# Program execution

The following program gives a first glimpse at how a Q# command-line application is implemented:

namespace Microsoft.Quantum.Samples {

open Microsoft.Quantum.Arithmetic;
open Microsoft.Quantum.Arrays as Array;
open Microsoft.Quantum.Canon;
open Microsoft.Quantum.Convert;
open Microsoft.Quantum.Diagnostics as Diagnostics;
open Microsoft.Quantum.Intrinsic;
open Microsoft.Quantum.Math;
open Microsoft.Quantum.Preparation;

operation ApplyQFT (reg : LittleEndian) : Unit

let qs = reg!;
SwapReverseRegister(qs);

for (i in Array.IndexRange(qs)) {
for (j in 0 .. i-1) {
Controlled R1Frac([qs[i]], (1, i - j, qs[j]));
}
H(qs[i]);
}
}

@EntryPoint()
operation RunProgram(vector : Double[]) : Unit {

let n = Floor(Log(IntAsDouble(Length(vector))) / LogOf2());
if (1 <<< n != Length(vector)) {
fail "Length(vector) needs to be a power of two.";
}

let amps = Array.Mapped(ComplexPolar(_,0.), vector);
use qs = Qubit[n] {
let reg = LittleEndian(qs);

PrepareArbitraryState(amps, reg);
Message("Before QFT:");
Diagnostics.DumpRegister((), qs);

ApplyQFT(reg);
Message("After QFT:");
Diagnostics.DumpRegister((), qs);

ResetAll(qs);
}
}
}


The operation PrepareArbitraryState initializes a quantum state where the amplitudes for each basis state correspond to the normalized entries of the specified vector. A quantum Fourier transformation (QFT) is then applied to that state.

The corresponding project file to build the application is the following:

<Project Sdk="Microsoft.Quantum.Sdk/0.12.20070124">

<PropertyGroup>
<OutputType>Exe</OutputType>
<TargetFramework>netcoreapp3.1</TargetFramework>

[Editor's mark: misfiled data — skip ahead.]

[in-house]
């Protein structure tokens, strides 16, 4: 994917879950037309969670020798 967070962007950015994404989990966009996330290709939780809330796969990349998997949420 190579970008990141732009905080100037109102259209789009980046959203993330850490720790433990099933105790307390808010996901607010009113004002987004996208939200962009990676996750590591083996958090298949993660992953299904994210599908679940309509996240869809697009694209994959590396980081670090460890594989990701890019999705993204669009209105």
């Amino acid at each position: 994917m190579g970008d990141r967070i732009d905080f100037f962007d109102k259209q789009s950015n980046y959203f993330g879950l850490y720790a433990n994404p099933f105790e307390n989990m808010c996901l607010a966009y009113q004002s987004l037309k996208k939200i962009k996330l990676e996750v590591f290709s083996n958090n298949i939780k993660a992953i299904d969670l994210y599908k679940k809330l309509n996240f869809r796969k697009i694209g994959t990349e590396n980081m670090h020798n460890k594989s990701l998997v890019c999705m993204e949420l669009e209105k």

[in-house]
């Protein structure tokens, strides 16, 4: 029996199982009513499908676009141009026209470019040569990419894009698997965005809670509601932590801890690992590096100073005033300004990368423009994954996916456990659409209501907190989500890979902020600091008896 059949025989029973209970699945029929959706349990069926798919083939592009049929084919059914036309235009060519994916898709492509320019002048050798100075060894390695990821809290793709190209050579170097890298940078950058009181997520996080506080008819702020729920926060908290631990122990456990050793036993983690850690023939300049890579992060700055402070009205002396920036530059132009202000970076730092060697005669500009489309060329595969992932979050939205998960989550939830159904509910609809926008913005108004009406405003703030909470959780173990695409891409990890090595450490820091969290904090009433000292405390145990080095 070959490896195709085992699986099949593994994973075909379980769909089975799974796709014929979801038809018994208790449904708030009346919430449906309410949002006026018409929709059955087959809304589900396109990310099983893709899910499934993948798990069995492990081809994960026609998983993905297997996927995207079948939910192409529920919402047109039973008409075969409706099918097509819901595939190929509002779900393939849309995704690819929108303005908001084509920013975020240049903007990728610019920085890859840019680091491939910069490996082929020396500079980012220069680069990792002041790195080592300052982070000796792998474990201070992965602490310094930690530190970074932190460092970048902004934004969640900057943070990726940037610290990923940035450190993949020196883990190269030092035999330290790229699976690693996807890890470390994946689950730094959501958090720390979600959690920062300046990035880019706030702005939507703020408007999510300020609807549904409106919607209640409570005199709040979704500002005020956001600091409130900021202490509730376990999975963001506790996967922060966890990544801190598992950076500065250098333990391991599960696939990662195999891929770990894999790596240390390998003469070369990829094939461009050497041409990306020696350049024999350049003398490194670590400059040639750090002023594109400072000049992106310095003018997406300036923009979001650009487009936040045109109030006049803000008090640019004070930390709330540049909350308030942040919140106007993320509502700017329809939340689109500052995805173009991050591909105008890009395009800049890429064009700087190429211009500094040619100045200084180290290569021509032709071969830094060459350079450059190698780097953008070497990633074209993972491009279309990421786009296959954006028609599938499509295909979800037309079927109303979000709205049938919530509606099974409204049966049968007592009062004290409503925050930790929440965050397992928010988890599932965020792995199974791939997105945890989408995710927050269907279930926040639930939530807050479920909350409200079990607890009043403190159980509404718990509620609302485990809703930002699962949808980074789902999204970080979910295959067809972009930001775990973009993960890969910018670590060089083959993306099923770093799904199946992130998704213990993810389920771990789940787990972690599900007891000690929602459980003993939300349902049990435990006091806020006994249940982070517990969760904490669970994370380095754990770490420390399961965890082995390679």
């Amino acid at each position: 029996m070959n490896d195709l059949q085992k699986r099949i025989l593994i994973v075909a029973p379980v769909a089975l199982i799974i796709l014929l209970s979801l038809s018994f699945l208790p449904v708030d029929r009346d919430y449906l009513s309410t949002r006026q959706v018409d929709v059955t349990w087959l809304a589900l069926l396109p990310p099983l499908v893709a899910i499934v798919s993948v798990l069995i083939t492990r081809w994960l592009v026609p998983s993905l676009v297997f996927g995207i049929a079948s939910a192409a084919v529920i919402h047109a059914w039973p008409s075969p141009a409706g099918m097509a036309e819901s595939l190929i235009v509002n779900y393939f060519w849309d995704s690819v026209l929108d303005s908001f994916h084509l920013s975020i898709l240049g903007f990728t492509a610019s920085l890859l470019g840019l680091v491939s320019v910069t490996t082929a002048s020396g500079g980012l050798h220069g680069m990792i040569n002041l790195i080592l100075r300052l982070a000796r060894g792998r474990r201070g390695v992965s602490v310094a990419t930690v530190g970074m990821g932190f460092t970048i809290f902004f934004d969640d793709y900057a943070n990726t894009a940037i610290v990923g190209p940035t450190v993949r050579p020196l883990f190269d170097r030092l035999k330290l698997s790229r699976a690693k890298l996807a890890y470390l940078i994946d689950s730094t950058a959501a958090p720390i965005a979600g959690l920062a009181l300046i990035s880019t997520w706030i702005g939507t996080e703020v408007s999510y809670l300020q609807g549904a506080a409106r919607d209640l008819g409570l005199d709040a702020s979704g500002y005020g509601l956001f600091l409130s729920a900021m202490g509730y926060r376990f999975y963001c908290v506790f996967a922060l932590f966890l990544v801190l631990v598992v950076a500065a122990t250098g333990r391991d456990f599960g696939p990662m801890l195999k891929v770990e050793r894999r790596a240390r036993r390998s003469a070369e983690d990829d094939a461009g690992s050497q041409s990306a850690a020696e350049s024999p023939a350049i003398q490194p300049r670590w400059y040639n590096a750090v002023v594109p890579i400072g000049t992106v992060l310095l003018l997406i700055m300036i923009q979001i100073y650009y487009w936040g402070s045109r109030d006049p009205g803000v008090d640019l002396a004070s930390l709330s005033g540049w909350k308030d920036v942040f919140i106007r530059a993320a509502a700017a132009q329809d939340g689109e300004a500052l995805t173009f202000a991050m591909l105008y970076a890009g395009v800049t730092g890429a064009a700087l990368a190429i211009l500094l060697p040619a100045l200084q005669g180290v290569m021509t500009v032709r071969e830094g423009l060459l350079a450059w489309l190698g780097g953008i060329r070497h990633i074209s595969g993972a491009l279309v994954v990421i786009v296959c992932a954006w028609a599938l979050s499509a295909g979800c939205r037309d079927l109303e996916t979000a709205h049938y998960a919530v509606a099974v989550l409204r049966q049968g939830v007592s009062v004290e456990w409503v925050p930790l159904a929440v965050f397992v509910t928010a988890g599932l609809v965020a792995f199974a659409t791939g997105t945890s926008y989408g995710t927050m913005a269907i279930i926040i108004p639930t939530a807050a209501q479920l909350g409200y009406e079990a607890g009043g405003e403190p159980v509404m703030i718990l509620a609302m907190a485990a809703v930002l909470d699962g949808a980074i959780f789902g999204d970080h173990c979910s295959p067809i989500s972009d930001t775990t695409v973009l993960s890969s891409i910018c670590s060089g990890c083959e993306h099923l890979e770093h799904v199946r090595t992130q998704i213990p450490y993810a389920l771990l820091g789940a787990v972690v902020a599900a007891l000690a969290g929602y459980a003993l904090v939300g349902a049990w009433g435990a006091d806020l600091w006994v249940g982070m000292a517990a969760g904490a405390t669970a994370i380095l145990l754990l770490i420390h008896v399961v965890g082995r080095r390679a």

</PropertyGroup>

</Project>


The first line specifies the version number of the software development kit used to build the application, and line 4 indicates that the project is executable opposed to e.g. a library that cannot be invoked from the command line.

To run the application, you will need to install .NET Core. Then put both files in the same folder and run dotnet build <projectFile>, where <projectFile> is to be replaced with the path to the project file.

To run the program after having built it, run the command

    dotnet run --no-build --vector 1. 0. 0. 0.


The output from this invocation shows that the amplitudes of the quantum state after application of the QFT are evenly distributed and real. Note that the reason that we can so readily output the amplitudes of the state vector is that the previous program is, by default, run on a full state simulator, which supports outputting the tracked quantum state via DumpRegister for debugging purposes. The same would not be possible if we were to run it on quantum hardware instead, in which case the two calls to DumpRegister wouldn't do anything. You can see this by targeting the application to a particular hardware platform by adding the project property <ExecutionTarget>honeywell.qpu</ExecutionTarget> after <PropertyGroup>.